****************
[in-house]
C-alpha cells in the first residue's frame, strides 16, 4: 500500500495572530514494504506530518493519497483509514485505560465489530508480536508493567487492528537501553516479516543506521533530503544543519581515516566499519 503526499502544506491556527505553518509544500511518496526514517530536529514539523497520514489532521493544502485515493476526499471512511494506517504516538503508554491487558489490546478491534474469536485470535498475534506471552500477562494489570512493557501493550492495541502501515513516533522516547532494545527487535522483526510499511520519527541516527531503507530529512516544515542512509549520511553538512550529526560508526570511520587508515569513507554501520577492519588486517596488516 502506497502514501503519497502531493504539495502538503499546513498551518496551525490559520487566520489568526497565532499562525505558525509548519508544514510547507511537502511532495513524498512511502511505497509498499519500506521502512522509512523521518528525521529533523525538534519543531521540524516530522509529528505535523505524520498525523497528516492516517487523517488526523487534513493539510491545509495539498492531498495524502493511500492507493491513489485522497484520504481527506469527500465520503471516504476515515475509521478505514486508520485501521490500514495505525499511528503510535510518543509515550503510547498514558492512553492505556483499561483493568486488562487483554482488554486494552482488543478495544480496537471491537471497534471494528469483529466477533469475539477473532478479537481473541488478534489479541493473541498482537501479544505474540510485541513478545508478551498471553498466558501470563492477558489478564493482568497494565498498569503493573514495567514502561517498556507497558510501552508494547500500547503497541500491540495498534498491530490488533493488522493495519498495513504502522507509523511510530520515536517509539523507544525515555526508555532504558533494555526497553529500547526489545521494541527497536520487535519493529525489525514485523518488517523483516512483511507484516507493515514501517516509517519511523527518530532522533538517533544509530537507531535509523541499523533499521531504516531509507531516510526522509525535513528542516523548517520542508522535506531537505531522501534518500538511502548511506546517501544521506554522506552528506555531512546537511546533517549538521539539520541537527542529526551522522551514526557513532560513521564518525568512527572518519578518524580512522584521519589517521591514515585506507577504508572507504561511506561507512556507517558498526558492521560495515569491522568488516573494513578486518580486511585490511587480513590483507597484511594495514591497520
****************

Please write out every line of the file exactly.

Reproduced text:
[in-house]
C-alpha cells in the first residue's frame, strides 16, 4: 500500500495572530514494504506530518493519497483509514485505560465489530508480536508493567487492528537501553516479516543506521533530503544543519581515516566499519 503526499502544506491556527505553518509544500511518496526514517530536529514539523497520514489532521493544502485515493476526499471512511494506517504516538503508554491487558489490546478491534474469536485470535498475534506471552500477562494489570512493557501493550492495541502501515513516533522516547532494545527487535522483526510499511520519527541516527531503507530529512516544515542512509549520511553538512550529526560508526570511520587508515569513507554501520577492519588486517596488516 502506497502514501503519497502531493504539495502538503499546513498551518496551525490559520487566520489568526497565532499562525505558525509548519508544514510547507511537502511532495513524498512511502511505497509498499519500506521502512522509512523521518528525521529533523525538534519543531521540524516530522509529528505535523505524520498525523497528516492516517487523517488526523487534513493539510491545509495539498492531498495524502493511500492507493491513489485522497484520504481527506469527500465520503471516504476515515475509521478505514486508520485501521490500514495505525499511528503510535510518543509515550503510547498514558492512553492505556483499561483493568486488562487483554482488554486494552482488543478495544480496537471491537471497534471494528469483529466477533469475539477473532478479537481473541488478534489479541493473541498482537501479544505474540510485541513478545508478551498471553498466558501470563492477558489478564493482568497494565498498569503493573514495567514502561517498556507497558510501552508494547500500547503497541500491540495498534498491530490488533493488522493495519498495513504502522507509523511510530520515536517509539523507544525515555526508555532504558533494555526497553529500547526489545521494541527497536520487535519493529525489525514485523518488517523483516512483511507484516507493515514501517516509517519511523527518530532522533538517533544509530537507531535509523541499523533499521531504516531509507531516510526522509525535513528542516523548517520542508522535506531537505531522501534518500538511502548511506546517501544521506554522506552528506555531512546537511546533517549538521539539520541537527542529526551522522551514526557513532560513521564518525568512527572518519578518524580512522584521519589517521591514515585506507577504508572507504561511506561507512556507517558498526558492521560495515569491522568488516573494513578486518580486511585490511587480513590483507597484511594495514591497520